A play by this title, written by me, recently finished a short run at the Metropolitan Playhouse in the eighth year of the East Village Theater Festival, an annual presentation of plays written about life on the Lower East Side of Manhattan.
The play's story is simple: an FBI agent, American by citizenship but born in Egypt, seeks to recruit informants at a local mosque, and towards this end pulls in a cab driver who prays there and amuses the other cabbies with the story of Steve Rogers, a.k.a. Captain America. Except that the cabbie calls it the "fever dream" of Captain America — the fever that comes from a taste for dominance but no stomach for empire, from a self-congratulatory story that America brings justice wherever it goes constantly betrayed by the venalities and meanness that power requires to stay in power.
The agent, to squeeze the cabbie, tells him that telling that story will be considered a threat to the United States unless he coĂ¶perates, and in the end the cabbie can only twist and evade so much until he has to choose what he had to choose the moment he sat in the agent's chair. Being enlisted in the fever dream is like being attacked by one of Ridley Scott's aliens in Prometheus: it worms its way down your gullet, then explodes your heart from inside.
And so goes the American fever dream today, this bloody swamp of spite and whining and selfishness and social/economic injustice. All of which might be tolerable if it didn't cause such literal injury to the body politic. Just one example: the documented way extreme income inequality increases illness and death among the lower depths. The more you don't have and can't get, the more your mortality is shortened: proven.
And yet we, as a society, agree to let this and other indignities happen (even if many of us as individuals disagree). Like the cabbie, we're enlisted. As in Prometheus, we incubate the fever.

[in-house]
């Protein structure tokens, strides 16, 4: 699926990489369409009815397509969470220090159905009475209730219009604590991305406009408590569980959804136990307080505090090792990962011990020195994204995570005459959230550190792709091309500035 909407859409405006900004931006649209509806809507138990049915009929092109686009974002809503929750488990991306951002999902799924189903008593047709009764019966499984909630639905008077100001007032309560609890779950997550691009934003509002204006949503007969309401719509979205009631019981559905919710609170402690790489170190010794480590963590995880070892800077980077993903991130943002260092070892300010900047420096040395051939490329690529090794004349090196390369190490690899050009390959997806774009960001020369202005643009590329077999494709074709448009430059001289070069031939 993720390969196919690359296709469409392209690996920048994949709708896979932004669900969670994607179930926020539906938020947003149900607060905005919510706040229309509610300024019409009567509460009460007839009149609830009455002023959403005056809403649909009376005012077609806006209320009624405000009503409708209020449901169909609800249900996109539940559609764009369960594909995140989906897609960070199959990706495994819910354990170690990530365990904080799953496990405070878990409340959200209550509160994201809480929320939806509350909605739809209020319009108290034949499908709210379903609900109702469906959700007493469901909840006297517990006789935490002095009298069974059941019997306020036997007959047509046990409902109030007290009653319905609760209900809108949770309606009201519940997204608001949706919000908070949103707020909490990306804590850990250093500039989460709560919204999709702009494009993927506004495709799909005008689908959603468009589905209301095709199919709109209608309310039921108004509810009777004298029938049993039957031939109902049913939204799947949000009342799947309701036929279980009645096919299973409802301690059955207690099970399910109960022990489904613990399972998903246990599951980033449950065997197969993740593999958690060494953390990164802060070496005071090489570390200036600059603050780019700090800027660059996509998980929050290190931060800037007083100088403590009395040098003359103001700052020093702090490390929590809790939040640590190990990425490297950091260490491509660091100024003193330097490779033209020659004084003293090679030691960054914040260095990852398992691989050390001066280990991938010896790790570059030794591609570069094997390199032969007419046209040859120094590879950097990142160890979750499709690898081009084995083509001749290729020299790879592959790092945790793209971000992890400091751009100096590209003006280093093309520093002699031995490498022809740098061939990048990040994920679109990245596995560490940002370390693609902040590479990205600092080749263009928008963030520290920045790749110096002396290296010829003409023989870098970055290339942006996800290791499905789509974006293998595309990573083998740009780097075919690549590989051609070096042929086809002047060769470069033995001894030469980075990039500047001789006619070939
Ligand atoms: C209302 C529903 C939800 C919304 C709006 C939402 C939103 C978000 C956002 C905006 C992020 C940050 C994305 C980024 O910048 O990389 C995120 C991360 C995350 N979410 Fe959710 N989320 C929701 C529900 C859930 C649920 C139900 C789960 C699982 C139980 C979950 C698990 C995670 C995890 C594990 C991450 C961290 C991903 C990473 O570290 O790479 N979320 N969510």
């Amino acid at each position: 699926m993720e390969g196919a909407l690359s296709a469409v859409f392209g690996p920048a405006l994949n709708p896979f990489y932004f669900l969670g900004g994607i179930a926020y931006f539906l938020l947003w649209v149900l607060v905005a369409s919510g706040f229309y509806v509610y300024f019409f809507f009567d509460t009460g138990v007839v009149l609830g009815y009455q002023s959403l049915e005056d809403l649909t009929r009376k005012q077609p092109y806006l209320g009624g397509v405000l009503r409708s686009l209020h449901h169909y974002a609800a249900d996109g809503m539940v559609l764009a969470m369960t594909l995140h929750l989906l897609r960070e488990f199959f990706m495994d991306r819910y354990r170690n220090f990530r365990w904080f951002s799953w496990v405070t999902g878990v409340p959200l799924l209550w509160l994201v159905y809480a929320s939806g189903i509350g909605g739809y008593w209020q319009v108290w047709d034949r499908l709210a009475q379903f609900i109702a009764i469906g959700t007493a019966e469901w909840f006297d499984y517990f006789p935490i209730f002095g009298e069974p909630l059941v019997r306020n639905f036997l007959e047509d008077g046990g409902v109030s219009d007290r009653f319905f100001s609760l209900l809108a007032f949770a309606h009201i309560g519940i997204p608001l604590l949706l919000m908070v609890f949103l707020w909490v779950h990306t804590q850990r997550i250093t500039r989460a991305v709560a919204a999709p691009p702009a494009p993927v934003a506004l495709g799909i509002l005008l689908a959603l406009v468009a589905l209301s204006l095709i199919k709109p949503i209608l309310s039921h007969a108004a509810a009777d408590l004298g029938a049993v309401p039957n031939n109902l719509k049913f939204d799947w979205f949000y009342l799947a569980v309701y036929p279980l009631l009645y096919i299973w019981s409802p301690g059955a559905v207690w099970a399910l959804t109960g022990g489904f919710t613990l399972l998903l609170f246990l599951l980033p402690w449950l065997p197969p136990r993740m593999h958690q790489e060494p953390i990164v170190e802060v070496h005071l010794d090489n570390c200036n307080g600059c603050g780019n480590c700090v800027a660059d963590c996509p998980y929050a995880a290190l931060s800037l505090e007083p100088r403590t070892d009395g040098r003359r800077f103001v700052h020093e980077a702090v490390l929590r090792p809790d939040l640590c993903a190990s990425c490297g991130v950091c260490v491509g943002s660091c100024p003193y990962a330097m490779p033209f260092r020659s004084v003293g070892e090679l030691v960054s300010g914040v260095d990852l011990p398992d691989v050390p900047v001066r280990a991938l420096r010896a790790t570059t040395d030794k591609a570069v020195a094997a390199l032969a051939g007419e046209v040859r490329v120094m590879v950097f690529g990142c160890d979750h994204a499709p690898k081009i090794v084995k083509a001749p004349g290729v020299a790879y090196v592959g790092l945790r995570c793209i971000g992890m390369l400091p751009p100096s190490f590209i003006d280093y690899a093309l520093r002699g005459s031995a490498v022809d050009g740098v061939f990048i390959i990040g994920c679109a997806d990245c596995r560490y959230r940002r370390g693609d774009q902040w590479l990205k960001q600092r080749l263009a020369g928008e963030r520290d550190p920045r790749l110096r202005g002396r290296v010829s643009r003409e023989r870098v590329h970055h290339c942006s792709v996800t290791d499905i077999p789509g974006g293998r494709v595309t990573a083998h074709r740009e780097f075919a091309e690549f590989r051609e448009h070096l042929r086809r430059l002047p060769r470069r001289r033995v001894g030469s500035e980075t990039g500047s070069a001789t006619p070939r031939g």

What am I doing? I write my plays. Which is to say, what I do is like pissing on a forest fire. Yet I don't go join myself to any number of groups who are fighting a good fight to drain the swamp, or at least keep it from flooding everything, because there is an Eeyore part of me which says, "What's the point?" There is a perverse satisfaction that comes from watching the train wreck in action — not proud to admit that but cannot deny it either.
Perhaps the futile gesture won't prove to be futile, maybe the good works people are doing will accumulate into a critical mass that will break the fever and bring people back to kinder hearts and less spleen. But I also think a much more massive intervention needs to happen, an old-fashioned mass political movement that goes beyond the soft-touch niceties of the social media, where people are willing to build barricades (physical and virtual) and throw their bodies on them.
My fever dream is another revolution that goes beyond the airiness of Occupy Wall Street and re-anchors this self-professed Judeo-Christian democratic culture in the Christianity of liberation theology, the Judaism of tikkun olam (repairing the world), and the democratic energies of Eugene Debs, Michael Harrington, Dorothy Day, and [fill in the blank of your favorite rouser of rabble].
Unless you like the current fever dream. If that's the case, let's talk — I'm curious to find out why, since it makes no sense to me.